End of Christians in the Middle East?

In 1997 a Scot named William Dalyrmple wrote a book called ‘From this Holy Mountain’. He travelled in the footsteps of a Christian monk, John Moschos, who lived in the 6th century. Moschos went on pilgrimage to Christian monasteries in what are now the modern day countries of Greece, Turkey, Syria, Lebanon, Israel, Palestine and Egypt. It was a time when the Christian majority was giving way to the growth of Islam.

Travelling in 1997 aided by the journal of this 6th century monk, Dalyrmple visited those same monasteries. A minority continued to flourish (particularly in Greece and Egypt), most however hung on with a few caretakers or in ruins. What he found was an uneasy coexistence between the Muslim majority and the Christian minority. But what seemed inevitable given the trajectory was a time when no Christians would remain in their historic homeland.

One area where Christians were thriving in 1997 was Syria, with approx. 20% of the population being Christian. Given that Syria was ruled by a secular dictatorship of the Assad family, minority groups including Christians were paradoxically allowed freedom of religion. The Christians worried what would happen to their fragile freedom if the secular dictatorship were replaced by Islamic extremists.

Now we see an unintended consequence of the destabilizing of the Assad government (as with the ouster of Saddam Hussein in Iraq). The vaccume of power has unleashed widespread persecution of Christians. In today’s news it was reported that 150 Assyrian Christians were kidnapped by ISSIS (Islamic State) in NE Syria.

Assyrian Christians have been a community since the first century and are referenced by the Apostle Peter in 1 Peter 5:13. They have survived persecution throughout their history including an attempted genocide by the Ottoman Turkish Empire in 1915. As a people they have fled from place to place seeking freedom to worship and walk in the way of Jesus.

Assyrian Christian

Today more Assyrian Christians live outside the middle east than within their ancestral lands. Even today they speak Aramaic which was the language that Jesus was believed to have spoken. For those of us who are Christian this little known group is a living link to the earliest days of the church and to Jesus himself.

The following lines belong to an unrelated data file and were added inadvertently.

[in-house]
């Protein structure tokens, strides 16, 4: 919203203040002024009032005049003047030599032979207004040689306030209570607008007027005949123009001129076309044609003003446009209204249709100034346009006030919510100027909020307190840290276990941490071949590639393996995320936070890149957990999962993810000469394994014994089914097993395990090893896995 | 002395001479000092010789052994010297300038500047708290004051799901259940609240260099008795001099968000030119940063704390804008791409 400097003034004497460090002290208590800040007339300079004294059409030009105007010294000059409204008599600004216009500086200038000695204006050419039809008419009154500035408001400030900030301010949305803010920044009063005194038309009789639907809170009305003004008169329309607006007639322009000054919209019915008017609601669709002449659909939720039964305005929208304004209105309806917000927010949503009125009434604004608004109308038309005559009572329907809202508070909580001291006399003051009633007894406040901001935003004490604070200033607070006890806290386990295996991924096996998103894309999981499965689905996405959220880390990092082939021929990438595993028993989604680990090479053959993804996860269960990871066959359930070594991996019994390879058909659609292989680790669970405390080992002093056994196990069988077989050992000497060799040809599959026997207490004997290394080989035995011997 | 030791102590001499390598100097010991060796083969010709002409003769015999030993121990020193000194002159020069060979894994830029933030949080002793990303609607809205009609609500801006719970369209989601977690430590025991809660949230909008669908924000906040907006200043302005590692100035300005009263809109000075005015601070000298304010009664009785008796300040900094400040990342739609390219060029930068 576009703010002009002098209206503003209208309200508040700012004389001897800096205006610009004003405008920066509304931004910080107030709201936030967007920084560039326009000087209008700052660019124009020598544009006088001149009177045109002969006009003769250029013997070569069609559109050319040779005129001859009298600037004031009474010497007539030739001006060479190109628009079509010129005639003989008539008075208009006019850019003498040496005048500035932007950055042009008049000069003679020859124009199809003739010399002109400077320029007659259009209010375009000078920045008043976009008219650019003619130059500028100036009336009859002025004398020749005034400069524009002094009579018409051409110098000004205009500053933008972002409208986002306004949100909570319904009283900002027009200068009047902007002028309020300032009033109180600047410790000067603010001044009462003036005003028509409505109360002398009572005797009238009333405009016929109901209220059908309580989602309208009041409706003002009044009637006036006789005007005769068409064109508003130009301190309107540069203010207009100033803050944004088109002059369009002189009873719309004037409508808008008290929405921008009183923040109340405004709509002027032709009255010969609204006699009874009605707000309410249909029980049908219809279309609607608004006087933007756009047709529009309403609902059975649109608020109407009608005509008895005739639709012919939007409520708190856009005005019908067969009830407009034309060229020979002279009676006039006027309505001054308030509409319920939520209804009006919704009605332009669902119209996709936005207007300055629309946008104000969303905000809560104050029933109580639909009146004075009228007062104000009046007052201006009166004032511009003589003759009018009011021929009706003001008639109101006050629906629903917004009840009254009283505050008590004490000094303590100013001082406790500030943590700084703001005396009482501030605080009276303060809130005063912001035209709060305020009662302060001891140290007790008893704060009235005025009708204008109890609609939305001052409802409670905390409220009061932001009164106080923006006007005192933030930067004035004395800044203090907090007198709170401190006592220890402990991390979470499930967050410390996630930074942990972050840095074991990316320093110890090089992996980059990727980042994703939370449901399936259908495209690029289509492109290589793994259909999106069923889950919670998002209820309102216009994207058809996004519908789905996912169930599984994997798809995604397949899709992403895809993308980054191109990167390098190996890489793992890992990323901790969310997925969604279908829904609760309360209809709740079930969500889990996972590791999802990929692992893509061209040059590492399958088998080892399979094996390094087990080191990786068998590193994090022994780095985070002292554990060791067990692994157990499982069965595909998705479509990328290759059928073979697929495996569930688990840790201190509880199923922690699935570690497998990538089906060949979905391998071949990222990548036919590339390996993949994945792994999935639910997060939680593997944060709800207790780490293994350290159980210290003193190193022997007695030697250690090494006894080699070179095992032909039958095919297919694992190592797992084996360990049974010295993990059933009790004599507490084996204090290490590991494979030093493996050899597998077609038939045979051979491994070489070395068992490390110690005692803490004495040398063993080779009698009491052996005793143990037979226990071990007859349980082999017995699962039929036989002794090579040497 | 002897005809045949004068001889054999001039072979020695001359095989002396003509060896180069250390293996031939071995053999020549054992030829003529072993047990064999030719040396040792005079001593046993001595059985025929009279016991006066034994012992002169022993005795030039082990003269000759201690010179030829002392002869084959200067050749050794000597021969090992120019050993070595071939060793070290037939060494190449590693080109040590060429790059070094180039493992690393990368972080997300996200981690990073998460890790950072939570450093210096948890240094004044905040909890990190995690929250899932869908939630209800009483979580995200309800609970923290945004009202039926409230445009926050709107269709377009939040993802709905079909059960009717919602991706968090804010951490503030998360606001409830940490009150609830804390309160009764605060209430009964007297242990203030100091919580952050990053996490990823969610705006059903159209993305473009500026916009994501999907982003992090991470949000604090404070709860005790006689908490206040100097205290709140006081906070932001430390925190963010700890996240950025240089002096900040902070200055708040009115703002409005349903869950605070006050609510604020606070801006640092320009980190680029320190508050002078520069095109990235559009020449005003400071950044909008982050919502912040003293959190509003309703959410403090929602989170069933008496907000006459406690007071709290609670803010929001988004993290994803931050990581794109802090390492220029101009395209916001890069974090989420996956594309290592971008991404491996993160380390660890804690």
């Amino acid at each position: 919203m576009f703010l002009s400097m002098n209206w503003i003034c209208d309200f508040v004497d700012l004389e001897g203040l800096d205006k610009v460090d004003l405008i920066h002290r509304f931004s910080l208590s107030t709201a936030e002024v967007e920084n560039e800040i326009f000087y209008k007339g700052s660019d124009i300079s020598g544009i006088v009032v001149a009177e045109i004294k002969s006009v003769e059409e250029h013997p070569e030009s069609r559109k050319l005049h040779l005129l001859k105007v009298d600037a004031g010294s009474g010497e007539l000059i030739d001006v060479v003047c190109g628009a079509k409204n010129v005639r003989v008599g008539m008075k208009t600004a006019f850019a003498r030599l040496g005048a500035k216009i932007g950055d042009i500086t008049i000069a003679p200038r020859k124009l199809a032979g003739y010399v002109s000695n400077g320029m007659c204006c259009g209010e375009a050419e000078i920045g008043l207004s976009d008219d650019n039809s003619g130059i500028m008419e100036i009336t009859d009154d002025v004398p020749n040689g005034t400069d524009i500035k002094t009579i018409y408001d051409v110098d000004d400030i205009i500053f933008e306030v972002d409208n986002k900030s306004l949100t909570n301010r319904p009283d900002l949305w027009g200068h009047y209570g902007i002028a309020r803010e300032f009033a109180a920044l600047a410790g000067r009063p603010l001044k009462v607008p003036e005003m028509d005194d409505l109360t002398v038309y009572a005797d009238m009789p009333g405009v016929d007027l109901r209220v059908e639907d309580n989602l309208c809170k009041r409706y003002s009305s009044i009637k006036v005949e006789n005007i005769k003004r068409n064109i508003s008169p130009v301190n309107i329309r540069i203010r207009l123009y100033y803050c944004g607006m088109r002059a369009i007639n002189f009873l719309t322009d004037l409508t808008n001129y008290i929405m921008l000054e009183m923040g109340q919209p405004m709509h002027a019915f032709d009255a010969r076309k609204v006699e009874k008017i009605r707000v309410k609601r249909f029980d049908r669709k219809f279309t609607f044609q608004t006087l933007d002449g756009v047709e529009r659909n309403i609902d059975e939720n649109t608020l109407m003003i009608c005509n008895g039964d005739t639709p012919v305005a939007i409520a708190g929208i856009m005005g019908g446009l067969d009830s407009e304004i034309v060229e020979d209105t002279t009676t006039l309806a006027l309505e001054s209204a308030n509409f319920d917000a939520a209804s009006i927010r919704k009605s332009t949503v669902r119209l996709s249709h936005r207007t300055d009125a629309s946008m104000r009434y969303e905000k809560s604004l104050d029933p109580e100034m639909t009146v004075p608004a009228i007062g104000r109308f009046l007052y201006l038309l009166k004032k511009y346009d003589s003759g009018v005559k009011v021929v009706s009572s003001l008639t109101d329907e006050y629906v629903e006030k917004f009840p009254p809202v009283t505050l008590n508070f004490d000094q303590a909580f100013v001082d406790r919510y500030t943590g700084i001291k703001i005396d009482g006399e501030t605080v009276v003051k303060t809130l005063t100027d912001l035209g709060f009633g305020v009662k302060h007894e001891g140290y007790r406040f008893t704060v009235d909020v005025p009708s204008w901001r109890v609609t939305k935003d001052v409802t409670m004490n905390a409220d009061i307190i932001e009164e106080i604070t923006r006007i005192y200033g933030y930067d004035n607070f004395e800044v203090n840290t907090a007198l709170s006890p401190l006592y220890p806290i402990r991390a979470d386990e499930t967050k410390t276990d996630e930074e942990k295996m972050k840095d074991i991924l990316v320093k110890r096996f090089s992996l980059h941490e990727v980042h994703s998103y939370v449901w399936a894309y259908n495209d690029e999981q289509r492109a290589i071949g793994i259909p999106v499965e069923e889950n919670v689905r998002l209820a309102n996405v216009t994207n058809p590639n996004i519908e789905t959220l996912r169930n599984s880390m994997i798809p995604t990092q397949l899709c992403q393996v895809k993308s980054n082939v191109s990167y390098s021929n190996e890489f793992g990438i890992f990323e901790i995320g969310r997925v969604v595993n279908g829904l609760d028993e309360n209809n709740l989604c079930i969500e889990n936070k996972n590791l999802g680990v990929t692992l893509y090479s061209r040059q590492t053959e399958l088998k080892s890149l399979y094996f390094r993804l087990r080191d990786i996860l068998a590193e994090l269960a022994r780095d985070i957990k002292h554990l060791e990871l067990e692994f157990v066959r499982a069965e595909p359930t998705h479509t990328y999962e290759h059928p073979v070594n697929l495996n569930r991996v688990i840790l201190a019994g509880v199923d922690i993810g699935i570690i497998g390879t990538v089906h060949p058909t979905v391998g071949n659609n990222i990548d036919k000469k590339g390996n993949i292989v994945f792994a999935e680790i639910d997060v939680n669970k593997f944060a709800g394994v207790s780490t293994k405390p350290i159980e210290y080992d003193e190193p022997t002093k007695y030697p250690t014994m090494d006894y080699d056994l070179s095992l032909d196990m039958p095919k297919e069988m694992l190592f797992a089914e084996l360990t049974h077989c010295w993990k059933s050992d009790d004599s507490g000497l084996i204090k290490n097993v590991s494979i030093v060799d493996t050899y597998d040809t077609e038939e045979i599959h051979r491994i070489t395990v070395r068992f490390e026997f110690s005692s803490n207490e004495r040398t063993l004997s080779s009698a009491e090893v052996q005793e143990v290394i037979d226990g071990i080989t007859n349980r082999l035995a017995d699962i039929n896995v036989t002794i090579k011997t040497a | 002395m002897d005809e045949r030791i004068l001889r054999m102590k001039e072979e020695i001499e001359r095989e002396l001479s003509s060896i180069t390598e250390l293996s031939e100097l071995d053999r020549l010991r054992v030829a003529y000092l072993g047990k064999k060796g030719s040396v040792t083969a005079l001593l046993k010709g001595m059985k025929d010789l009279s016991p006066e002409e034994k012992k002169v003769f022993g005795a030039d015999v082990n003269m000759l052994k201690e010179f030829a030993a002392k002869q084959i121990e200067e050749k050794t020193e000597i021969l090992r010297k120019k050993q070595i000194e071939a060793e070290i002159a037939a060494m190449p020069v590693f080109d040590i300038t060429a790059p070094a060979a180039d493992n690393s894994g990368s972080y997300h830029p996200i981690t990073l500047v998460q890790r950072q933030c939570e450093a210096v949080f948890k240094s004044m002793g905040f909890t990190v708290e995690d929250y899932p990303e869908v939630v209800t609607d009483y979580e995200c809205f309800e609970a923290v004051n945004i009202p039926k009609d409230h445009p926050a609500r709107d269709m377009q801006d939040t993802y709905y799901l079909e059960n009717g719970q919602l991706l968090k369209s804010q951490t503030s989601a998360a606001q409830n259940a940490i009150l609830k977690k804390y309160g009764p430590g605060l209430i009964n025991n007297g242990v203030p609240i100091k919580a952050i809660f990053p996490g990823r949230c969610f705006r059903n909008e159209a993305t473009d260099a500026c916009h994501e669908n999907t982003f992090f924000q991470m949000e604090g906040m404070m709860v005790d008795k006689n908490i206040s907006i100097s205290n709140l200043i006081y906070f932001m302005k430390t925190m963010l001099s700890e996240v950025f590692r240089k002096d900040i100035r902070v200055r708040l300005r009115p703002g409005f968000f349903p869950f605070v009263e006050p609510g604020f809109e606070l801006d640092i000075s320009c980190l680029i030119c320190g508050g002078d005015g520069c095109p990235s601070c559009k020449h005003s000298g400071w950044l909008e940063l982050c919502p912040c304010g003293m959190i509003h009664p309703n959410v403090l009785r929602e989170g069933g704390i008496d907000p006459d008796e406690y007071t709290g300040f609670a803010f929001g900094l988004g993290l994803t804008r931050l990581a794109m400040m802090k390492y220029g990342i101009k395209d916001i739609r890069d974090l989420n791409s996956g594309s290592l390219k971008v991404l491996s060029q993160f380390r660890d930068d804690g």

Dalyrimple in his 1997 journey found holy places venerated by both Muslims and Christians where both groups lived and worshipped together. This was particularly true around places of healing and fertility where saints were venerated. Such places of common ground had occurred since the 6th century but now are rare.

Now Islamic extremists such as ISSIS have twisted Islam to fit their message of intolerance and hatred. If left unchecked a day may arise in the foreseeable future when there is no longer a place for minorities such as Yazides, Bedouins or ancient Christian sects such as the Assyrian Church. When that day comes all of humanity will be diminished.

Join me in praying for these 150 kidnapped Assyrian Christians and for all who suffer intolerance and persecution. Let us pray and work to build bridges of understanding and hope.

2 thoughts on “End of Christians in the Middle East?

  1. Wonderful writing as always, Kent. I have always been fascinated that in the early stages of Islam, education, learning, and tolerance were hallmarks of their philosophy. Somewhere, that changed. Unfortunately, intolerance and extremist factions are more vocal in all religions sects.

    I know you realize the point of view I come from. I try to be understanding. However, your point of the sinister rise of a twisted use of Islam is on point. The true goal is power, with fundamentalism as one powerful tool.

    I worry that the Christian side will chose a similar path (you know the good old USA is a Cristiaan country with an obligation to OUR God as opposed to theirs)

    I shudder at the thought of a nuclear confrontation with those that not only see an afterlife as better, but as a goal.

    Joe B

  2. Thanks Joe. There’s a powerful book called The Family, which came out a few years ago which exposes a shadow power movement since the 1920’s to today within the halls of our government and military which mixes US nationalism with Christian fundamentalism. Joe, your point that fundamentalism within any faith community can lead to intolerance and excess is very true. The rise of ISSIS is so blatant and immediate that it rises all types of fears for Christians and Muslims. I was flying recently and sat with a physician from Turkey who is a moderate Muslim and lives in fear of the fundamentalism within his own faith. The challenge is how to minimize the excess and even violence that comes when any group seeks to impose its ‘truth’ onto others.

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